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## 2015-04-20

### Dome vs cube: the math of the results

In this post I would like to share the results of my mathematical meditations on the geometry of domes and cubes, considering the beauty of perfect conditions that all the proper rules give. It's all aimed at studying geodesic domes as an approximation of the half sphere.
Scratching my rusty memories a bit, especially about the properties of radicals (!!!), I managed to find out by myself all the results that I couldn't find elsewhere online. So I have been very proud of myself after so many years out of practice... I started examining the geometry of the dome as an half-sphere of radius R, in comparison with the half-cube of height a (thus with base 2a). So the basic formulas of volumes V and areas A are the following:

Then I solved the equations expressing the height of the half-cube a as a function of R, in the two cases of (1) the area of the half-cube being equal to the area of the half-sphere or (2) the volume of the half-cube being equal to the volume of the half-sphere. These two situations give completely different results but with some sort of "connection" and here they are:
the next step is to calculate in the first case (1) the volume of the half-cube and compare it with the volume of the half-sphere and in the second case (2) the area of the half-cube and compare it with the area of the half-sphere. These final steps have been by far the trickiest so that I had to keep checking the results over and over... before getting to something that resembled the expected outcome. I did both comparisons in the form of percentage proportion so in the first case of (1) the half-cube with the same area of the half-sphere, the volume of the half-cube is about 72.36% of the volume of the sphere. Here's the calculations.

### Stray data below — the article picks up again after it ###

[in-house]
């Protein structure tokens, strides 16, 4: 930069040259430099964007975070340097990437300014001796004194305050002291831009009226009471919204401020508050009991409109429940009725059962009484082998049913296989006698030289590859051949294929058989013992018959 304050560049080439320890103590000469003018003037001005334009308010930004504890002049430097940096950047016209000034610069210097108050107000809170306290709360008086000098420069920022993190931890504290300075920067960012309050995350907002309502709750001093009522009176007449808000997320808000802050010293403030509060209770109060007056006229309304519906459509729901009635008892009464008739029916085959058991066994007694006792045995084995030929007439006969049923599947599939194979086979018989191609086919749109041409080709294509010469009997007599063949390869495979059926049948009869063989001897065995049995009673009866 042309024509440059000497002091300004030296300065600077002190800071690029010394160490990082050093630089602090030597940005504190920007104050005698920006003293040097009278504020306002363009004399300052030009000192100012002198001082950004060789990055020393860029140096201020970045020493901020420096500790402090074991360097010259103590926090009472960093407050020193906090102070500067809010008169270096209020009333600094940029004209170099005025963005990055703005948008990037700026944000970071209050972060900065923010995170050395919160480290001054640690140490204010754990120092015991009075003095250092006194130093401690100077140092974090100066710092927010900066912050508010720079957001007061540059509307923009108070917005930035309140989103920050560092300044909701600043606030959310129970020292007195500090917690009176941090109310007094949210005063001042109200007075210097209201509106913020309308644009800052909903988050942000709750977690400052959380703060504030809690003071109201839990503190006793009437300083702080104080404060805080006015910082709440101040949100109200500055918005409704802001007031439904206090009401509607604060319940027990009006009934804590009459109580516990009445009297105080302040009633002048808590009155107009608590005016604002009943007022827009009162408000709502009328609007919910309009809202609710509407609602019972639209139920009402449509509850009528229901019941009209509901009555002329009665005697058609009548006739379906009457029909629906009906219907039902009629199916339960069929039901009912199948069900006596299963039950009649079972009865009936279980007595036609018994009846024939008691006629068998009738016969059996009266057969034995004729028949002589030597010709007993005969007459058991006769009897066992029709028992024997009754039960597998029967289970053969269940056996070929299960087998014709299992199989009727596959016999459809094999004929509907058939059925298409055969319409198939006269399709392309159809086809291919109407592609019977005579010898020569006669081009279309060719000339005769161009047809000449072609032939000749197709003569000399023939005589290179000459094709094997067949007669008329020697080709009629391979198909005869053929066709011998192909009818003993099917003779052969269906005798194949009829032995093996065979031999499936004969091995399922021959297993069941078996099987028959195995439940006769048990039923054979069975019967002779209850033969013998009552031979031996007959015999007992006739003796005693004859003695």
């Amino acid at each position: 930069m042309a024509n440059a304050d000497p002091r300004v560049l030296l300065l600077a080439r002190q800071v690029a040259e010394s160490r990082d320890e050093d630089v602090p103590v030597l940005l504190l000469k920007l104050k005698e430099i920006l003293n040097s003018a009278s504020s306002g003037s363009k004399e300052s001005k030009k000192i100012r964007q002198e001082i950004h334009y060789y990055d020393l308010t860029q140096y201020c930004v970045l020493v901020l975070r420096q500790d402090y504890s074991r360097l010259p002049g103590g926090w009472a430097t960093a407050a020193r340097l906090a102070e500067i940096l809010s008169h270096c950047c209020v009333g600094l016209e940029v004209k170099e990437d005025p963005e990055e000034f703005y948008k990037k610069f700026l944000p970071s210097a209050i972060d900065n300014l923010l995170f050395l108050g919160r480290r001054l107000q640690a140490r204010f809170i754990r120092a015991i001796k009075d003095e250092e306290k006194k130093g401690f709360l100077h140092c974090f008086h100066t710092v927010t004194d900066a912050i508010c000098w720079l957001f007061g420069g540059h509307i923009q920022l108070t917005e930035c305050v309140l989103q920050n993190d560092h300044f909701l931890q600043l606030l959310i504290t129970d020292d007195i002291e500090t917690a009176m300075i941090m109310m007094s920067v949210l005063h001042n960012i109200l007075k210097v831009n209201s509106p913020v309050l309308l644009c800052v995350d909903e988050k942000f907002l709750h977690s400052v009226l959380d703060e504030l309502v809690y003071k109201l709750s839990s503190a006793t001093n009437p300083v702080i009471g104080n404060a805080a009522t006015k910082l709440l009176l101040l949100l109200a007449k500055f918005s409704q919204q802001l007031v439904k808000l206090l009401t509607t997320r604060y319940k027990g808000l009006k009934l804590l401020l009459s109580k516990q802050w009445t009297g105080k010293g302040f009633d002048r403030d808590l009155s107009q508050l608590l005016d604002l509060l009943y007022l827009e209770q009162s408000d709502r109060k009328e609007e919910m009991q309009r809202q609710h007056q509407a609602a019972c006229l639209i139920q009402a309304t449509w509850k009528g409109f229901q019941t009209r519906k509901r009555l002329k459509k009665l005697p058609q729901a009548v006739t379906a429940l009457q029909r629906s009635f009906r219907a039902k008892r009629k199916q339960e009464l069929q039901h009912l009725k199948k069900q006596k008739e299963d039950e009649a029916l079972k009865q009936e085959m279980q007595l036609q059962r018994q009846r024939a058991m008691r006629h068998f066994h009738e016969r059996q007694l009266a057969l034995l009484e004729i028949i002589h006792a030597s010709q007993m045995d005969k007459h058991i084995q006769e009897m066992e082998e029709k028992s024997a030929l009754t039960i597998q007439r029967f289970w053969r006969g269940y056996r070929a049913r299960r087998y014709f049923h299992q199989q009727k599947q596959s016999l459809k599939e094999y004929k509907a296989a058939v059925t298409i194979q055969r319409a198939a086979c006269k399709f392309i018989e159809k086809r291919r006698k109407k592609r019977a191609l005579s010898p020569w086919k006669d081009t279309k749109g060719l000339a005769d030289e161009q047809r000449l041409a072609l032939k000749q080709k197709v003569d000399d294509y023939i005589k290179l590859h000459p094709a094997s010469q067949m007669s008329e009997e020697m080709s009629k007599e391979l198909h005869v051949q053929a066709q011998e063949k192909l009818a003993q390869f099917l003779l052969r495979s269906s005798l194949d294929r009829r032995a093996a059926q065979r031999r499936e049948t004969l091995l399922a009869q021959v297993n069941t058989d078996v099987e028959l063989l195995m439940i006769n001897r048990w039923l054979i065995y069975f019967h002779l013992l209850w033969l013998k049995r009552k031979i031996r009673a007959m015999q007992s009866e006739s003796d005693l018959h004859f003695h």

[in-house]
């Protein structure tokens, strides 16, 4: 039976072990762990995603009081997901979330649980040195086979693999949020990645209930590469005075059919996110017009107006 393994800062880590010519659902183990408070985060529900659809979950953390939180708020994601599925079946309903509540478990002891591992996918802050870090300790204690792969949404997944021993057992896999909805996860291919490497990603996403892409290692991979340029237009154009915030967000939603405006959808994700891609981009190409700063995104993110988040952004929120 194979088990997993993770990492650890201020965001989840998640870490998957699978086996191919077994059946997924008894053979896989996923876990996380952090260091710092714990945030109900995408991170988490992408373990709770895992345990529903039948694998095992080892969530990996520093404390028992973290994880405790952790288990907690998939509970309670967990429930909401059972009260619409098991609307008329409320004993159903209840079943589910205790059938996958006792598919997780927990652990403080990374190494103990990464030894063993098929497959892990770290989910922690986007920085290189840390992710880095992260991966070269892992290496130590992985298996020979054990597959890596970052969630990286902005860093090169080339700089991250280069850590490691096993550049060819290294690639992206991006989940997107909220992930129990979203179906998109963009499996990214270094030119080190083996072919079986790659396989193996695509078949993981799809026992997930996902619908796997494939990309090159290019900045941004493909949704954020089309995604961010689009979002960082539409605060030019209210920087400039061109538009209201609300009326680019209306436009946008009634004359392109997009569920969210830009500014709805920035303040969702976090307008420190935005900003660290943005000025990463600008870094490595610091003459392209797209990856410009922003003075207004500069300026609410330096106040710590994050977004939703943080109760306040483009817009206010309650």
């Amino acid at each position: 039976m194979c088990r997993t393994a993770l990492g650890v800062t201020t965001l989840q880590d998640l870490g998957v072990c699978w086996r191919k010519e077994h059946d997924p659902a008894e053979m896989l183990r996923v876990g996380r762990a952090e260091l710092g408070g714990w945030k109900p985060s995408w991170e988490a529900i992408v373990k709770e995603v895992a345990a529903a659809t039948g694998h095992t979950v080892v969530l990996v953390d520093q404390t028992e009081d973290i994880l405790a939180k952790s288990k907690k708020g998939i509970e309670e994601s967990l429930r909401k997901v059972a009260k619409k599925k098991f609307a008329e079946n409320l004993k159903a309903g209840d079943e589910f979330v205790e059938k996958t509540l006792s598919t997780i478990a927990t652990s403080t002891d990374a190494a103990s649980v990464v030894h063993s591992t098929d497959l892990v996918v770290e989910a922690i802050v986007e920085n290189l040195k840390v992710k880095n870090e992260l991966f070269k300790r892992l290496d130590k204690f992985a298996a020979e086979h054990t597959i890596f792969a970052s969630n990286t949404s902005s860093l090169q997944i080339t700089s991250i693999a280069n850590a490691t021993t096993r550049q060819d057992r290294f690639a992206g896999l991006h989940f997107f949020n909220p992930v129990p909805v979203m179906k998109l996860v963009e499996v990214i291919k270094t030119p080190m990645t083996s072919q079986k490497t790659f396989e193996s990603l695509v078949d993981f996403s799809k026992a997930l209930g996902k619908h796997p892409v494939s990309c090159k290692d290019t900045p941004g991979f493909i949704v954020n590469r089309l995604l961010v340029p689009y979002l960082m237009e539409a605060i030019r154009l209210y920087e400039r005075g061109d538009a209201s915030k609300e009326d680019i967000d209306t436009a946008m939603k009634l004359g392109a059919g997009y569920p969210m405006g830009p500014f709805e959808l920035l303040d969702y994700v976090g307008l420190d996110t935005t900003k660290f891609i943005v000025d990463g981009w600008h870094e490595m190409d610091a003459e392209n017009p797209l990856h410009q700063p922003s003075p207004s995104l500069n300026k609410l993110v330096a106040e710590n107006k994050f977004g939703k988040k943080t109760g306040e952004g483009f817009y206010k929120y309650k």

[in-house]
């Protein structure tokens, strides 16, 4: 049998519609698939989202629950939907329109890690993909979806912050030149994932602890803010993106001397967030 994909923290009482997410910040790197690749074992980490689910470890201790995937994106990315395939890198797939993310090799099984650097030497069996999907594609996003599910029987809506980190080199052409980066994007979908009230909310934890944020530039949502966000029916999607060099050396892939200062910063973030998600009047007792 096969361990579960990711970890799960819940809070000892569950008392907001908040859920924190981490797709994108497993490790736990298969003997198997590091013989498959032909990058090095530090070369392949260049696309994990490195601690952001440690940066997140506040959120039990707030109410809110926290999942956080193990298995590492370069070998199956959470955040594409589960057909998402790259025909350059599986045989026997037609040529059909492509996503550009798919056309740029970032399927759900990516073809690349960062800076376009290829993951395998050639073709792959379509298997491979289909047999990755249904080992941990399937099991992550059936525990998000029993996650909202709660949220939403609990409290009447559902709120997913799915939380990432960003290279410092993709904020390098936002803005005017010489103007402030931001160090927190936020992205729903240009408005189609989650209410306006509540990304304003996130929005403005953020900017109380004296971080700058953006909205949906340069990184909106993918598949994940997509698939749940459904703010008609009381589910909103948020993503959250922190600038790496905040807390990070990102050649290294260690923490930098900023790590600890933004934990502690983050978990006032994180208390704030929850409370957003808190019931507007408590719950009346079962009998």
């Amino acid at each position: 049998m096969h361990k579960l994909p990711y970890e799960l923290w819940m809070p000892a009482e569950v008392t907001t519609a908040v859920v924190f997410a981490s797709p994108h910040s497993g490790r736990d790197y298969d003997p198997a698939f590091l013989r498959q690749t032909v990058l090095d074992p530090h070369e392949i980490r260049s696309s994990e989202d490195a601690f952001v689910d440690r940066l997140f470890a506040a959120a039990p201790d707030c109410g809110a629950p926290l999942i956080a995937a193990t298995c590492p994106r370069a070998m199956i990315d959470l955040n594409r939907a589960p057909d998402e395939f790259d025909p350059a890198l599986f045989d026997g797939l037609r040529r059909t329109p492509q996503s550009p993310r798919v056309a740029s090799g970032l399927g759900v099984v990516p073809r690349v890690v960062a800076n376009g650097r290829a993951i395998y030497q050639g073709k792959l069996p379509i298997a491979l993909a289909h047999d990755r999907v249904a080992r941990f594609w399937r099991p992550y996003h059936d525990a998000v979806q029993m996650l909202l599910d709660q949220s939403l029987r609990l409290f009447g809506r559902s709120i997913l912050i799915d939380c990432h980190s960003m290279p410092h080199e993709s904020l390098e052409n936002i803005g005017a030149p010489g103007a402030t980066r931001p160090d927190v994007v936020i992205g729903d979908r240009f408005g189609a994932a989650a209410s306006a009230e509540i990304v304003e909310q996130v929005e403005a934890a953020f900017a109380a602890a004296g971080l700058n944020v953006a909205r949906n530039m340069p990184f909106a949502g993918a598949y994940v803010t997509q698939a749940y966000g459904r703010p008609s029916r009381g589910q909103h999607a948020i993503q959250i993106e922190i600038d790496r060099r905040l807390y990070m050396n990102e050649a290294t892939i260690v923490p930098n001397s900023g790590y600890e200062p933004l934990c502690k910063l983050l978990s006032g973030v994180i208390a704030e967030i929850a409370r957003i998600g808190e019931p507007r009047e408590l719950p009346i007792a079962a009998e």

In the second case of (2) the half-cube with the same volume of the half-sphere, the area of the half-cube is about 124.07% of the area of the half-sphere and here's the other calculations.

So at the very end the half-sphere (dome) wins on efficiency in both cases, encasing the biggest volume with a given area and the smallest area with a given volume! It all goes along with the rules of the Nature as they appear to be: we can all sleep well trusting that things are good, in the perfect world of theory...